What is an appropriate portfolio for someone nearing or in retirement? Unfortunately the simple answers in money management often gloss over important information.
One of the rules of thumb that continues to circulate is to subtract your age from 100 and to put that amount into stocks and the rest into bonds. So if you were 60 years old, you would put 40 percent into stocks and 60 percent into bonds.
There are several issues with this formula:
As life expectancy continues to rise, running out of money becomes a greater risk.
As you age, you break the first rule of investing -- you start to put the preponderance of your eggs in one basket.
It oversimplifies that we only have two choices to invest in and that of the two bonds are safe and stocks are risky.
Looking back it has been very easy and successful for a retirement portfolio to overweight into bonds. For the last 30 years bonds have enjoyed a fixed income plus appreciation spawned by a consistent decrease in interest rates. As interest rates drop, bonds increase in value (the opposite also holds true). In 1982 the 10 year treasury topped out at 14.59 percent and since that point they have continued to drop. It's important that we understand that this trend is not likely to continue in the coming years.
Robert Ketchum, the CEO of the Financial Regulatory Authority, FINRA, said: "it's clear that interest rates have more room to go up than down and that the strategies that were appropriate for many investors a few years ago may no longer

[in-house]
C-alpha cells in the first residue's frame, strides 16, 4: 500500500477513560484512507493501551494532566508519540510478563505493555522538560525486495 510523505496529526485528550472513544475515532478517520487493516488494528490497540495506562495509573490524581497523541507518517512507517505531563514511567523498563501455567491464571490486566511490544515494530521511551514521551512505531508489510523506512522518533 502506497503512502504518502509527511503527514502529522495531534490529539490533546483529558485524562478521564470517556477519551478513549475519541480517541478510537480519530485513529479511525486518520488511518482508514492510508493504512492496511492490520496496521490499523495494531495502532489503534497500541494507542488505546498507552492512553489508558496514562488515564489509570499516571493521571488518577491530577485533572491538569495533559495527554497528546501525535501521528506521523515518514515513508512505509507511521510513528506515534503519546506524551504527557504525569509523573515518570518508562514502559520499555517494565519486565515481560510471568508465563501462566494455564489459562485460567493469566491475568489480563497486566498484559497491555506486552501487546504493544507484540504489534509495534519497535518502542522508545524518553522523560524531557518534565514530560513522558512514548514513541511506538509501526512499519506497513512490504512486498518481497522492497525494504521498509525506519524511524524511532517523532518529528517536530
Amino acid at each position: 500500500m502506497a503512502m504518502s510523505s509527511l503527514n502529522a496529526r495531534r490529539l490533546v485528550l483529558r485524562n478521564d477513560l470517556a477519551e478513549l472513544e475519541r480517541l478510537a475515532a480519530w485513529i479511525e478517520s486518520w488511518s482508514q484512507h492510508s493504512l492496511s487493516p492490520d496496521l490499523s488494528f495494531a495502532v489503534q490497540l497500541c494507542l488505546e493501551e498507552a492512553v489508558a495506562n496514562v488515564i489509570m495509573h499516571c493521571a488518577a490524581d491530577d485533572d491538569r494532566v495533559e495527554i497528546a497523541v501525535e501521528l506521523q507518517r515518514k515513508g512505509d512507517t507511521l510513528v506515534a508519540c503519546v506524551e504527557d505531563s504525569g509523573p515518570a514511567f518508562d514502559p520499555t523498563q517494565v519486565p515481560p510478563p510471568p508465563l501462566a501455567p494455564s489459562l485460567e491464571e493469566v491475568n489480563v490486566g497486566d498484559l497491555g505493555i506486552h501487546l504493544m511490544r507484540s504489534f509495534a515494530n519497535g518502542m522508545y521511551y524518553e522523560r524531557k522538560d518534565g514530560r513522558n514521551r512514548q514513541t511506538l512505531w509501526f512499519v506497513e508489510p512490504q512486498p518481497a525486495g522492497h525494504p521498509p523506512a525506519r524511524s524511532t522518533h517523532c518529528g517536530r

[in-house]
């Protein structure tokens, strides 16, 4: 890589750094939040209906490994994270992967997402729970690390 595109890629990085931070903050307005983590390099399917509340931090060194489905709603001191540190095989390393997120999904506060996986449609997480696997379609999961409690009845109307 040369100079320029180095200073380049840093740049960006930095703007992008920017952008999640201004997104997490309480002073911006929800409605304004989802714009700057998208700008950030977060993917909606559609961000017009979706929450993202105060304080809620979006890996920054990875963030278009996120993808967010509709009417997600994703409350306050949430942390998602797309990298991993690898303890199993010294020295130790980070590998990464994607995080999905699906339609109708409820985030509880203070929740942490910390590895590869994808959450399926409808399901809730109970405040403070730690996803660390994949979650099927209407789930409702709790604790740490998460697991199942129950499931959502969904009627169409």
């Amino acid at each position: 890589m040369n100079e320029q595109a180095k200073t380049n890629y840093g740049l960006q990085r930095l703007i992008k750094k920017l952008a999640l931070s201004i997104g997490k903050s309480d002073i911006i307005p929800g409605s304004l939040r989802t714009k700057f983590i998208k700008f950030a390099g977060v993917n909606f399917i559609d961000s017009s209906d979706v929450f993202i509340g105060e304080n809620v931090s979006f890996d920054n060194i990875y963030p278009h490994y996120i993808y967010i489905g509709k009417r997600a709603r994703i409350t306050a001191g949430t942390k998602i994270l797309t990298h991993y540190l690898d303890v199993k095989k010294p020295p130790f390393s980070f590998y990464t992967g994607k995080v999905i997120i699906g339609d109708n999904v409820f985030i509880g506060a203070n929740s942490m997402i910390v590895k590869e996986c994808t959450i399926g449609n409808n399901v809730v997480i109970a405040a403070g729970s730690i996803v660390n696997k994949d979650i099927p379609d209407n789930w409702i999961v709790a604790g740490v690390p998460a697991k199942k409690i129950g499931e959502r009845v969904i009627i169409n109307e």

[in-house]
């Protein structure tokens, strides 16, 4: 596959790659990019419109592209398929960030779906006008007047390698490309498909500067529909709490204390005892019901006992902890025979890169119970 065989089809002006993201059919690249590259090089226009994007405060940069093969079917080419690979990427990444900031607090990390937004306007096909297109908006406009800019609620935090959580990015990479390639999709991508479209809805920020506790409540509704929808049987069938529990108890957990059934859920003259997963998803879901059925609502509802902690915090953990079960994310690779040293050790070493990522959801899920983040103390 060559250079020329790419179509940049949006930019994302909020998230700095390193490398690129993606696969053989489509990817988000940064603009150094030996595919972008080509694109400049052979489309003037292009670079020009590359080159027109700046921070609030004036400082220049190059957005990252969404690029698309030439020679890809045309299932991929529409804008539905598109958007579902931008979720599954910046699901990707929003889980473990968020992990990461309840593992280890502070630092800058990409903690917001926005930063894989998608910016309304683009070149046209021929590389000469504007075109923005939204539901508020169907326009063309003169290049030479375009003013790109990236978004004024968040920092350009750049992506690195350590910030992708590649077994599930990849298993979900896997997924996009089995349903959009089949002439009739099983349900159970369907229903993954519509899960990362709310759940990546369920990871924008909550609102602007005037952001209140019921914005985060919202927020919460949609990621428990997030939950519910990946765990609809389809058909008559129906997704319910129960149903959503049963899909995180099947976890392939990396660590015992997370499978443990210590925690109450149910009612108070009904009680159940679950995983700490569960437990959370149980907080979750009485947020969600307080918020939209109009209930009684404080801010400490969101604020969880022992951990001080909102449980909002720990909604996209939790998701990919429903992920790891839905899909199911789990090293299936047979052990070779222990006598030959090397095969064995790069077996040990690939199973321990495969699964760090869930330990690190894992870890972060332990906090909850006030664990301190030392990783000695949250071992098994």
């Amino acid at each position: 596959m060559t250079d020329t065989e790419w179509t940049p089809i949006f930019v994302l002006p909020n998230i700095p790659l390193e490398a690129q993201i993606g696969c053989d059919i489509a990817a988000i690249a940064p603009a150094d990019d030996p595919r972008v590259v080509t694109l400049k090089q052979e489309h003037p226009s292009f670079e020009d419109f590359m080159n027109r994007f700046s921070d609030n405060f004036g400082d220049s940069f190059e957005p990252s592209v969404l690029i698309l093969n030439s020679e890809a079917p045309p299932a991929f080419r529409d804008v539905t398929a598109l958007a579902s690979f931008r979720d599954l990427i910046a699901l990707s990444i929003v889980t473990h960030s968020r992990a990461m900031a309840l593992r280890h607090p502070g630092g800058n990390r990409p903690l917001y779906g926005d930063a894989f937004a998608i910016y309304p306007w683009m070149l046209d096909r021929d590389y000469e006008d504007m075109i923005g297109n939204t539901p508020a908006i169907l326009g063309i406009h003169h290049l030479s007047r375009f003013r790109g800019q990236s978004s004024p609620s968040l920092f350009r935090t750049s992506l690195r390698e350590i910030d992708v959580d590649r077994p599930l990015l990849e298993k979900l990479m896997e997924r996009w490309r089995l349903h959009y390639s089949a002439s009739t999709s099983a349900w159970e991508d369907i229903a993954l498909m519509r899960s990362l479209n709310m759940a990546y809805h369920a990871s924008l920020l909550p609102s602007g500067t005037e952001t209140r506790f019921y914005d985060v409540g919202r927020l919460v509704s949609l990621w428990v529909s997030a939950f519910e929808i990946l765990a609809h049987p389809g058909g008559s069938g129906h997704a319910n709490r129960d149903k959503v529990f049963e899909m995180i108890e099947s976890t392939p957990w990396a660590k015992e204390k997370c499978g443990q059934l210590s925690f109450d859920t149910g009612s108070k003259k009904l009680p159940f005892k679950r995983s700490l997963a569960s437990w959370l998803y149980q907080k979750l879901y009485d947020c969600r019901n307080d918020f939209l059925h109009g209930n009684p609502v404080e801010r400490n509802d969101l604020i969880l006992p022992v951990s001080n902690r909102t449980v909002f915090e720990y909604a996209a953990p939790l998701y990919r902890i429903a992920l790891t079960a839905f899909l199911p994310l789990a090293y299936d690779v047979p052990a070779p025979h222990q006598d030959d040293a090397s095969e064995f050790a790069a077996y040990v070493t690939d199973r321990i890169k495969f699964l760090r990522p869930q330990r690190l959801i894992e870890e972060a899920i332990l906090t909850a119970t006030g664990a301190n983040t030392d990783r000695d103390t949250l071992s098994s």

be appropriate today."
Bill Gross, the manager of the world's largest bond fund said "the three-decade bull run in bonds ended 04/29/2013 when the treasury yield hit 1.67 percent.
Brokerage firms led by UBS are talking about re-classifying all-bond account holders from "Conservative" to "Aggressive" Investors.
Despite these warnings Reuters posted that investors allocated $301 billion into U.S.-registered bond funds in 2012 and have added another $121 billion through April of 2013. As rates have gotten so low many investors have sought to increase yields by taking on greater credit risk. In April of this year, investors oversubscribed to buy Rwandan bonds at an annual yield of 6.875 percent. This followed similar purchases from countries such as Bolivia, Zambia and Mongolia.
The continued focus on fixed income is not shocking given investors lost $30 trillion in equity market value during 2008. Those that did not have a process to stay in for the rebound are rightfully twice shy from repeating the experience. Nobody can predict the future, but there are sensible proactive risk management strategies that investors can implement to help limit their exposure to the potential swings of market pullbacks. The Heath Brothers new book, Decisive, says that in making good decisions, "process mattered more than analysis by a factor of six." Having a good process can keep you balanced during times of duress and protect you from overweighting your portfolio towards one risk in an attempt to avoid another.
So what is an appropriate portfolio for someone near or in retirement? The answer, of course, is -- it depends on your circumstances. This is where having a conversation with a certified financial planner, skilled in pairing your goals with your ability to fund them, can help. A professional can offer suggestions on how to restructure a portfolio so it allows you to pursue your goals and minimize unnecessary risk.
Gardner Sherrill, MBA, is the principal of Sherrill Wealth Management, LLC. Reach him at 941-462-2255.